It Was Not What You Expected (Minimum Wage, Thiel, and Secret)

Contrarian Questions

Eugene Leychenko


In Zero to One, Peter Thiel writes, “My own answer to the contrarian question is that most people think the future of the world will be defined by globalization, but the truth is that technology matters more. Without technological change, if China doubles its energy production over the next two decades, it will also double its air pollution. If every one of India’s hundreds of millions of households were to live the way Americans already do — using only today’s tools — the result would be environmentally catastrophic. Spreading old ways to create wealth around the world will result in devastation, not riches. In a world of scarce resources, globalization without new technology is unsustainable.”

What progress was supposed to look like, actually would be ending in disaster.

Minimum Wage

Washington DC has been trying to and successfully was able to raise the minimum wage to $15 an hour. Without a question this is a noble cause. The supporters of this cause hoped that it would raise the standard of living of people working in minimum wage jobs, enable them to take better care of their family and provide overall better support.

What was not taken into consideration was any substitutes for these workers. Most of these workers are employed at for profit corporations which needs to answer to shareholders. Since the substitute for a $15 an hour worker cannot be a $12 an hour worker these corporations are forced to turn to machines. For example an order taking machine at McDonald’s is overall less expensive than a human order taker because humans are not scalable, humans need brakes, and machines don’t health insurance.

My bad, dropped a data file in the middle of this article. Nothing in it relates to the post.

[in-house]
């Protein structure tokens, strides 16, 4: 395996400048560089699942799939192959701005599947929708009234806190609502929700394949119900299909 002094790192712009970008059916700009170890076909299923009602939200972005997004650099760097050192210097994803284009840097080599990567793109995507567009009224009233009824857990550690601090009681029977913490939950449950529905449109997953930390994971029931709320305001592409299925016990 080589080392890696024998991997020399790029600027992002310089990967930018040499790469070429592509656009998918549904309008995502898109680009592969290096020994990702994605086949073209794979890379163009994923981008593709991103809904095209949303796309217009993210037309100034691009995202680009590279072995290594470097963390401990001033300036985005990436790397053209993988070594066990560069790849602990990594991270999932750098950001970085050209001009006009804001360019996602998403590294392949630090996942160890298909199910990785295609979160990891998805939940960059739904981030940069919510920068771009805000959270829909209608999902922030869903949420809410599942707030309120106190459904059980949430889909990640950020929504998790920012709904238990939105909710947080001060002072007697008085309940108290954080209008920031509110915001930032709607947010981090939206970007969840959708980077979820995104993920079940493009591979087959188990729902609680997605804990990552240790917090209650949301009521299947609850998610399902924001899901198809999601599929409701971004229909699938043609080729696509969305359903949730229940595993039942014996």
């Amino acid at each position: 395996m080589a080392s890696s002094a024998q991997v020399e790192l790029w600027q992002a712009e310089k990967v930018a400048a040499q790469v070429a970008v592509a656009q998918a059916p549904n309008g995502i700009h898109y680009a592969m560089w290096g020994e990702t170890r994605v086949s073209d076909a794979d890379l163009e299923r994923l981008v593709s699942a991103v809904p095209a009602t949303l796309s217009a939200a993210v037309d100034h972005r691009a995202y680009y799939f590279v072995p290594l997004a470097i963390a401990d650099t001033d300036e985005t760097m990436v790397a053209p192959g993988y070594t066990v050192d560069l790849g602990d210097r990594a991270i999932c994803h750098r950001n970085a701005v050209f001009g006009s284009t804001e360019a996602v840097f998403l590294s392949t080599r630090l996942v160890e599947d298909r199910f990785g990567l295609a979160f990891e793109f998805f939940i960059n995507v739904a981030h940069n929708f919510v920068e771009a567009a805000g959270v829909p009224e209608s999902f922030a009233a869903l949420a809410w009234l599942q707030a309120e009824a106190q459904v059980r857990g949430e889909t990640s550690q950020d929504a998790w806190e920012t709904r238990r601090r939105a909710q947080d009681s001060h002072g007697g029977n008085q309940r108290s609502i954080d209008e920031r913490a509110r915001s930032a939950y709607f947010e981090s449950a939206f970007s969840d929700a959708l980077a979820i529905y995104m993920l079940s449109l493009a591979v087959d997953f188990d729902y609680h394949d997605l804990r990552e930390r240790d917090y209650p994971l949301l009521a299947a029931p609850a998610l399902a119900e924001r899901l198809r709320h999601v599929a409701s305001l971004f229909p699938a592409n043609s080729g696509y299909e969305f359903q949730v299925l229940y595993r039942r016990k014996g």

Anonymity is powerful. By reducing the friction of associating someone’s name to content comment increases likelihood of that person sharing it. They will no longer have to worry about any sort of backlash or negative feedback associated with them. The startup Secret saw this is an opportunity and created an anonymous network of people that can share secrets with each other. This ranged from internal copy leaks to fears to something that they were themselves struggling with but didn’t have anyone to talk to. Initially it sounded like a great idea. Anonymity can the dark side.

Anonymity is dangerous. When you have people sharing their most intimate secrets coupling that with anonymous feedback could be very dangerous. Trolls could gang up on the sharer. That is exactly what happened at Secret. As people would share news that was very intimate and personal internet trolls would Cyberbully these people. Although it was close to impossible to pinpoint who the person was in real life they share still felt absolutely terrible about returning back onto this nefarious platform.

The real world is an amazing simulator. How a person envisions an outcome can be different from the results in the real world. Both examples above were based on good intentions. However we live in a zero-sum world.

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Eugene Leychenko

Writing about business strategy and well executed development. Running (web & mobile development from NYC/LA)